The Most Dangerous Game

The Most Dangerous Game

Director: Irving Pichel, Ernest B. Schoedsack Cast: Joel McCrea, Fay Wray
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The Most Dangerous Game 3.8 out of 5 based on 0 ratings. 3 reviews.
ChandlerSwain More than 1 year ago
Clocking in at a mere 63 minutes, "The Most Dangerous Game" is certainly a watershed film of the cinema of the fantastic. Leslie Banks stars as the obsessed Count Zaroff, the mysterious denizen of a remote tropical island whose unfortunate visitors are set upon as the prey in a homicidal trophy hunt. Richard Connell's story has been adapted many times over the years (most interestingly in a low-budget chiller entitled "Bloodlust" featuring a young Robert {"The Brady Bunch"} Reed as one of the targets of the manhunt) but never with the grandeur of madness that Banks brings to the role; his Zaroff is a complex creation beyond the cardboard boundaries of most horror films of the era: narcissistic, proud, imbued with a perverse sense of honor, but completely homicidal and certainly sexually psychopathic. In many ways, his exotic turn is a bolder version of Colin Clive's mad scientist in the previous years's "Frankenstein", only in this case, Zaroff is his own man-made monstrosity. Joel McCrea is appropriately stalwart as the world-class big game hunter who just happens to shipwreck on the island and who Zaroff initially admires, (such coincidences are routine in horror films of the era, and perhaps are partly why this genre is identified as "fantastique") and Fay Wray screams with great authority. Interstingly, as well as Miss Wray, the lush settings were partly borrowed from the production of "King Kong" that the creative team of Merian C. Cooper and Ernest B. Schoedsack were in the process of completing; the film also borrows "Kong" composer Max Steiner and cast members Robert Armstrong and Noble Johnson. But this is Banks' show all the way; a historically dynamic villain that this oft forgotten film presents as a worthy bastard sibling to other classic villains of the decade. (Laughton's Captain Bligh and Paul Muni's Tony Camonte come instantly to mind.)Criterion's disc is supplied with interesting liner notes and picture and sound of impressive quality for a film of this vintage.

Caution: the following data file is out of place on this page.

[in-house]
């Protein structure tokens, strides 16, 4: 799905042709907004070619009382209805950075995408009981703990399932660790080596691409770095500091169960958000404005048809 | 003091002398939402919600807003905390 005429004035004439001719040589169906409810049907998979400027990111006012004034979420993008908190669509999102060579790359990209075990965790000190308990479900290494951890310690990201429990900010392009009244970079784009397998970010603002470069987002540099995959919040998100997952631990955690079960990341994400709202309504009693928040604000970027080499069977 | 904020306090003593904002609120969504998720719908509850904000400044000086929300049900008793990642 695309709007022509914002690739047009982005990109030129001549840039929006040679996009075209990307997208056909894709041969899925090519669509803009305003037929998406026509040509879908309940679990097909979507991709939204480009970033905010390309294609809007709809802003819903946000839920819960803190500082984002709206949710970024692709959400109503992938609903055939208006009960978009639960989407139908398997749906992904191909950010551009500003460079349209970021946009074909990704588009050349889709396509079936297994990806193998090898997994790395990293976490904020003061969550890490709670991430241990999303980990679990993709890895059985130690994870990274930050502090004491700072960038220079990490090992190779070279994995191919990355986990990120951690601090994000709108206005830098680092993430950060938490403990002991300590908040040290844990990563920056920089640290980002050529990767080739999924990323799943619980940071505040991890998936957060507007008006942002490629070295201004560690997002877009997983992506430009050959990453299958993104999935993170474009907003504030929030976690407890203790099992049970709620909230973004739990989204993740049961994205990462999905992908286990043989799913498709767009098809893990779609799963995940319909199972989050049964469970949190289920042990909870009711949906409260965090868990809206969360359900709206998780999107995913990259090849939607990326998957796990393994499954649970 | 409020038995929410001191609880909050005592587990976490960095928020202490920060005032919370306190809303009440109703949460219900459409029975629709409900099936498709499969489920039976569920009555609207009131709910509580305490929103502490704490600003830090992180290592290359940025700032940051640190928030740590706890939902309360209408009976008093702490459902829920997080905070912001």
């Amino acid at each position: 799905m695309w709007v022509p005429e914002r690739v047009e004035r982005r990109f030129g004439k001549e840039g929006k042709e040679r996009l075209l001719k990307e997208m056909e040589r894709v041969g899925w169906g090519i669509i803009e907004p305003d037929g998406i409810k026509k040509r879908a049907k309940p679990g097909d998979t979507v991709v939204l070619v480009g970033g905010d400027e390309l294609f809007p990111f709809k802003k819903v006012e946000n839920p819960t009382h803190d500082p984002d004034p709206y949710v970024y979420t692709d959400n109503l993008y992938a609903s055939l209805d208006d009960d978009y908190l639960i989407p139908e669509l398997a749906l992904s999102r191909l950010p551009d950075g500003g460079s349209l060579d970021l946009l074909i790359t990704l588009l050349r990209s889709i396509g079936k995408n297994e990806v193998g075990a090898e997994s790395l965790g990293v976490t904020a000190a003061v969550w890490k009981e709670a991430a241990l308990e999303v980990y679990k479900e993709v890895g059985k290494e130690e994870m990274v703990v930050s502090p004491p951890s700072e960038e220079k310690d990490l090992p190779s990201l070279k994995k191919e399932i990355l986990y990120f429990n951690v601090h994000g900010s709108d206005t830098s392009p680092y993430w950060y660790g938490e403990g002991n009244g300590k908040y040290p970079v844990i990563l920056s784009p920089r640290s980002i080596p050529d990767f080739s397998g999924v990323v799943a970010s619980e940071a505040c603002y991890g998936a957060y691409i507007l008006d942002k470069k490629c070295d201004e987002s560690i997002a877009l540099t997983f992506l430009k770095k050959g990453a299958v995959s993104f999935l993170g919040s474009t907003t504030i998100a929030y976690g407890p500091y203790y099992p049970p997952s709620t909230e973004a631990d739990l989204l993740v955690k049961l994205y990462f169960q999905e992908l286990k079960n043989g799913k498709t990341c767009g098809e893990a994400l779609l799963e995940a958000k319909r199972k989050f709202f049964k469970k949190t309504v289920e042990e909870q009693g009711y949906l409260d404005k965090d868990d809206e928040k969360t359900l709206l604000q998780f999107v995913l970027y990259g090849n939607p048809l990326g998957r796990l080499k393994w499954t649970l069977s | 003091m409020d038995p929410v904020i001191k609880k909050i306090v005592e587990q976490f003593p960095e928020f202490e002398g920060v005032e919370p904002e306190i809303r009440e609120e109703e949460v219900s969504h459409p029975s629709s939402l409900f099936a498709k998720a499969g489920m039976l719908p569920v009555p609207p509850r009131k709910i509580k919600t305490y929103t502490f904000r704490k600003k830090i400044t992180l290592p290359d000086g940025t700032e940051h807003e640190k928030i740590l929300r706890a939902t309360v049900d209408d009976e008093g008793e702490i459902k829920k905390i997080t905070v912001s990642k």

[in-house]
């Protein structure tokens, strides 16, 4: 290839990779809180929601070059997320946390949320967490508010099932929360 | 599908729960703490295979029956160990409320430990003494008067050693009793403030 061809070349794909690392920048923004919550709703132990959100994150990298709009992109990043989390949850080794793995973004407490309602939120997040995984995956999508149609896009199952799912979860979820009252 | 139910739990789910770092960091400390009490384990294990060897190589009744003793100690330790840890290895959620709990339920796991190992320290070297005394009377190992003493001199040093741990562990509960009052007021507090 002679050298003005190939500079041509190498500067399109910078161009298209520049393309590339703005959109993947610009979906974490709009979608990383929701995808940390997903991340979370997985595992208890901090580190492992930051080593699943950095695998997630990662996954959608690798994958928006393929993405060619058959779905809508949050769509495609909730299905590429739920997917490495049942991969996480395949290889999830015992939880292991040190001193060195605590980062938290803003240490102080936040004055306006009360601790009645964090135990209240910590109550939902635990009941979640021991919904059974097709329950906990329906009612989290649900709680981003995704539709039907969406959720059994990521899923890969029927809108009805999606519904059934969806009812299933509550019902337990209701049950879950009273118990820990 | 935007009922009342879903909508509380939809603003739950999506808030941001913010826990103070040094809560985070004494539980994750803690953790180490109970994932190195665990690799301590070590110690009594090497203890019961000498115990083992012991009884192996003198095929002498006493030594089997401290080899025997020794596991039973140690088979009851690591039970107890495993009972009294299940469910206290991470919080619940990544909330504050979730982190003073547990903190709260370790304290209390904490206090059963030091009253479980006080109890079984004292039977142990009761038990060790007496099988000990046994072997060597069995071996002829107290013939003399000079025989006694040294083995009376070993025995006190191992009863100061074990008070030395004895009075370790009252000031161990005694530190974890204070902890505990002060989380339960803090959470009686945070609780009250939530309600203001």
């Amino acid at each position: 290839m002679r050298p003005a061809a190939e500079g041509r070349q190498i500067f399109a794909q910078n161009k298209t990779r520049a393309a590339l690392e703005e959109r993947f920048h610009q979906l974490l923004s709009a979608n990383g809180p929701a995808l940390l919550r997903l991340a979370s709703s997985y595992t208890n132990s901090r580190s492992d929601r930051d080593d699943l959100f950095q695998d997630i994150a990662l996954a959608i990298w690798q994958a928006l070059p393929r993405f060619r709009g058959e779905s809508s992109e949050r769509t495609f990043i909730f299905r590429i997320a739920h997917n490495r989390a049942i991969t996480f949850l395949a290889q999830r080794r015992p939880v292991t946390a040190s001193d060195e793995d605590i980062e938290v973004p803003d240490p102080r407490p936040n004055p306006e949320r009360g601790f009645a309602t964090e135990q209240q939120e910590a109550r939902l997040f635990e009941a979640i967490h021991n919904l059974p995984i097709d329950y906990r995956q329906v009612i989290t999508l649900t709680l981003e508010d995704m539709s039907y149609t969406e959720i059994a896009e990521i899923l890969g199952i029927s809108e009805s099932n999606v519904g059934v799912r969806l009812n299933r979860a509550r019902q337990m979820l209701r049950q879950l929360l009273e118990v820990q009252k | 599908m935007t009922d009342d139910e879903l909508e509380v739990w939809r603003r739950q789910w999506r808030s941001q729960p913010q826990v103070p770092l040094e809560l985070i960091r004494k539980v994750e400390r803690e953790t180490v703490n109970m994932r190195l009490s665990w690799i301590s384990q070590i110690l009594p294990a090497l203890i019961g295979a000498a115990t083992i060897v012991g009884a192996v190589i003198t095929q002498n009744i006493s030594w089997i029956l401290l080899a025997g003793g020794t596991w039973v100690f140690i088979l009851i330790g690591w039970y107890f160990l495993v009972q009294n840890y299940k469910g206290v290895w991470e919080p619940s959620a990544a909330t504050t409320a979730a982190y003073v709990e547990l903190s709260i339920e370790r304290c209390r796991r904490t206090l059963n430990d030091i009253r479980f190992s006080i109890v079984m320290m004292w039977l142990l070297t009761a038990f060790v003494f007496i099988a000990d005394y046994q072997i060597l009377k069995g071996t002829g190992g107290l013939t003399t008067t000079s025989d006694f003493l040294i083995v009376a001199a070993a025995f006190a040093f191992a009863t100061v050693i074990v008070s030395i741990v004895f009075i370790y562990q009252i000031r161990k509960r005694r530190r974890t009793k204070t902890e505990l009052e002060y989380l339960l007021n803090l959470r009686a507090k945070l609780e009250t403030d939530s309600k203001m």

Anonymous More than 1 year ago
Guest More than 1 year ago
In the above summary, Willis O'Brien is listed as the producer of the 1932 Most Dangerous Game. I'm pretty sure Merian C. Cooper was the producer. Willis O'Brien did the animation and special effects for King Kong. Fans of King Kong will enjoy seeing some of the same sets used in King Kong including the swamp and the log across the ravine. Like Kong, this movie is fast paced. Leslie Banks gives an excellent performance as Count Zaroff.